Guest Post by Michael Gao, M.D., Co-Founder and CEO, Haven Diagnostics

No one wants to get infected with COVID-19, but not everyone faces the same risk. Some people have a higher chance of getting exposed to the virus depending on their occupation and work setting. It’s important to understand these risks and how they can affect businesses.

Since the start of the pandemic, the nation has shined a spotlight on the risks faced by essential workers. These frontline heroes range from healthcare workers to grocery store clerks who interact with the public every day.

Companies with employees who could work from home made the shift to contain infection and follow local restrictions and regulations. However, working from home is a temporary solution, one that may not be possible – or desirable – in the long term.

Understanding the difference in the risk of exposure between different job environments is key to a safe return to the office.

Office Workers vs. Other Occupations

Not all workers have the same risk of coming in contact with the COVID-19 virus. The U.S. Department of Labor offers guidelines to help workers and employers determine which job tasks come with a high risk of exposure and which ones fall in a lower-risk category.

There are four levels of risk:

  • Very High – workers in regular contact with patients known or suspected to have COVID-19 (ex. healthcare and morgue workers)
  • High – workers with high potential exposure to known or suspected COVID-19 sources (ex. healthcare or medical transport workers) 
  • Medium – workers with frequent contact to people who may be infected with COVID-19 (ex. retail and grocery workers, call centers or factory settings)
  • Lower – workers who have minimal contact with the public or other coworkers (office workers in low-density settings)

Most office environments will fall within the medium or lower exposure risk guidelines. This means employees who work from an office setting have a medium to low risk of coming in contact with someone infected with the virus.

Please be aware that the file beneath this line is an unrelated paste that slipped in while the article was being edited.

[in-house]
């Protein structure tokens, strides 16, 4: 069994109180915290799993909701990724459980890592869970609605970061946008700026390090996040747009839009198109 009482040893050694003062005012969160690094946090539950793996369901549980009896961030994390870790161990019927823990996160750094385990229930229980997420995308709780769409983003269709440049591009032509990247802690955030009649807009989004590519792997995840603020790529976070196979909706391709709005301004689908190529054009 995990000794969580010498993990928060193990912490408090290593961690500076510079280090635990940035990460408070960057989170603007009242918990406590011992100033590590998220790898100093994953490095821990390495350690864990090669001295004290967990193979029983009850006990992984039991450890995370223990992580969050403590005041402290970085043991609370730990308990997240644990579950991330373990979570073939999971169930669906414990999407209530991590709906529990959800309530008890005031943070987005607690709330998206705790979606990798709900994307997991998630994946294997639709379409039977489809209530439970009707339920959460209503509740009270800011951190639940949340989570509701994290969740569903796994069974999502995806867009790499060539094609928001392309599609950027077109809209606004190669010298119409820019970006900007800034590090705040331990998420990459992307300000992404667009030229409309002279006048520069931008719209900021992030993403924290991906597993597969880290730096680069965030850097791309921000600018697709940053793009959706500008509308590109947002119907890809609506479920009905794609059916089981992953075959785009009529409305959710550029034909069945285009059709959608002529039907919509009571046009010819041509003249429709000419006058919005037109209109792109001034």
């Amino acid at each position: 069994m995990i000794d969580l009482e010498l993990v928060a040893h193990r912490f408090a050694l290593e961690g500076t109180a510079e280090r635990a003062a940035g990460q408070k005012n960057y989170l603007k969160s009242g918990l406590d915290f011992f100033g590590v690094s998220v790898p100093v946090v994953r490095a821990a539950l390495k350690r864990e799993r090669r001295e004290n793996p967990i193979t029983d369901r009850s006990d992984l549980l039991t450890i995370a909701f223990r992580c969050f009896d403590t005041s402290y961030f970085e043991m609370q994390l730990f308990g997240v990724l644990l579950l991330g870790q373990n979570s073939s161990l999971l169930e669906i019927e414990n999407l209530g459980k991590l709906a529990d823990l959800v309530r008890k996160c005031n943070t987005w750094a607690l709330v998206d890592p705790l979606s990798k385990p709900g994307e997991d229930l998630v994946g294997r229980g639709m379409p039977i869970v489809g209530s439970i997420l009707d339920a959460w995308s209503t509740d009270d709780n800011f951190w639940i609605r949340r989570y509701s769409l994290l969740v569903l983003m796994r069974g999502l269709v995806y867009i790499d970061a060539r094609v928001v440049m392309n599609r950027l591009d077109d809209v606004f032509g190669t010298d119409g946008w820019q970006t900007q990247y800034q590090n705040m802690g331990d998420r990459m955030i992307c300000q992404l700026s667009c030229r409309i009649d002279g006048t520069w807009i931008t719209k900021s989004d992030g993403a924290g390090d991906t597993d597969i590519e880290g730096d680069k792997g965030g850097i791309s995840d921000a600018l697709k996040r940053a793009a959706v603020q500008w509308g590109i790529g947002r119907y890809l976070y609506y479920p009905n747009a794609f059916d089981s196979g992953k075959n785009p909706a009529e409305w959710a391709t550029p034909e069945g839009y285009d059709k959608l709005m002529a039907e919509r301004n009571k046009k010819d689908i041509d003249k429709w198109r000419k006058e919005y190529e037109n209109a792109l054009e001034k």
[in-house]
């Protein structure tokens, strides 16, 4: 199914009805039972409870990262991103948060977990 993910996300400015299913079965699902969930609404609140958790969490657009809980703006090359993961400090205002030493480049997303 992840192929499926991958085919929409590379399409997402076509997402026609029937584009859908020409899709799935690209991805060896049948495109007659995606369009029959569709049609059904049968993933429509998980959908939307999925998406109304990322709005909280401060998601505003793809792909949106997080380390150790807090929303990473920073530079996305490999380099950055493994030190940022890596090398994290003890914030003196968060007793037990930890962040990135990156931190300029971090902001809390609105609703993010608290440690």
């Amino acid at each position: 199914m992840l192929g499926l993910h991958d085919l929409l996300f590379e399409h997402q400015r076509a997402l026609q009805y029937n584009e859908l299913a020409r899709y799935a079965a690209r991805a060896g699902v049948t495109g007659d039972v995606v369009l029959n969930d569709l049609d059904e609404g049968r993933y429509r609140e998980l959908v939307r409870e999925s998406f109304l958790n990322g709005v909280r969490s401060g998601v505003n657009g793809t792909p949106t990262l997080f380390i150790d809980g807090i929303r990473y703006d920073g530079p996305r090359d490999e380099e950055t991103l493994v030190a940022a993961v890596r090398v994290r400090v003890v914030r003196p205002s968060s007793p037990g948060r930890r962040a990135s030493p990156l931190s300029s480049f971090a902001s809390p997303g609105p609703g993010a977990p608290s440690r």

Understanding and mitigating the risks for workers is essential for companies looking to return part or all of their workforce to the office in 2021.

Risk Difference Within the Office Environment

A paramedic or a retail worker will almost certainly have a higher level of risk compared to an office worker. Yet even within the office environment, there are different levels of risk, depending on a person’s job description or office setting.

Companies need to evaluate the duties and office environment for their entire team to determine how best to protect their workforce. Painting everyone within an office with the same brush is a recipe for disaster.

For example, a receptionist will have a different exposure and risk factors compared to someone who works in the back office within the same company. Call center workers often work in tight quarters without many barriers to the spread of the virus. In addition, they talk on the phone the entire workday, projecting (potentially infected) droplets into the surrounding air.

Just because someone has a higher risk of exposure doesn’t mean they can’t return to the office and perform their job safely. Putting the right policies and procedures in place can ensure employers minimize the risk for their employees.

Companies need to understand all relevant risk factors, communicate them clearly to employees and address the ones that will make the biggest safety impact.

When Can Employees Return Safely to the Office?

The quick answer is: it depends on several factors.

The Centers for Disease Control and Prevention (CDC) has issued guidelines for returning to work to help employers determine how to protect their workforce from COVID-19 in an office building setting.

The long list of guidelines and recommendations for the CDC can seem overwhelming.

Not sure where to start? Consider partnering with a leader in pandemic risk management to review your company’s policies, employee job roles, physical location(s) and other variables to model your workplace’s unique risk environment to help you return your team safely back to the office.

Key questions include:

  • How can employees return safely to the office?
  • What should an employer do to assess the risk of employees being exposed to COVID-19 in the workplace?
  • How can employees be better informed about the data- and science-based risk exposures they face, and how company-wide compliance with policies and protocols can make a measurable difference in reducing the team’s risk?
  • What should I do if an employee tests positive for COVID-19?

Dr. Michael Gao is Co-Founder and CEO of Haven Diagnostics.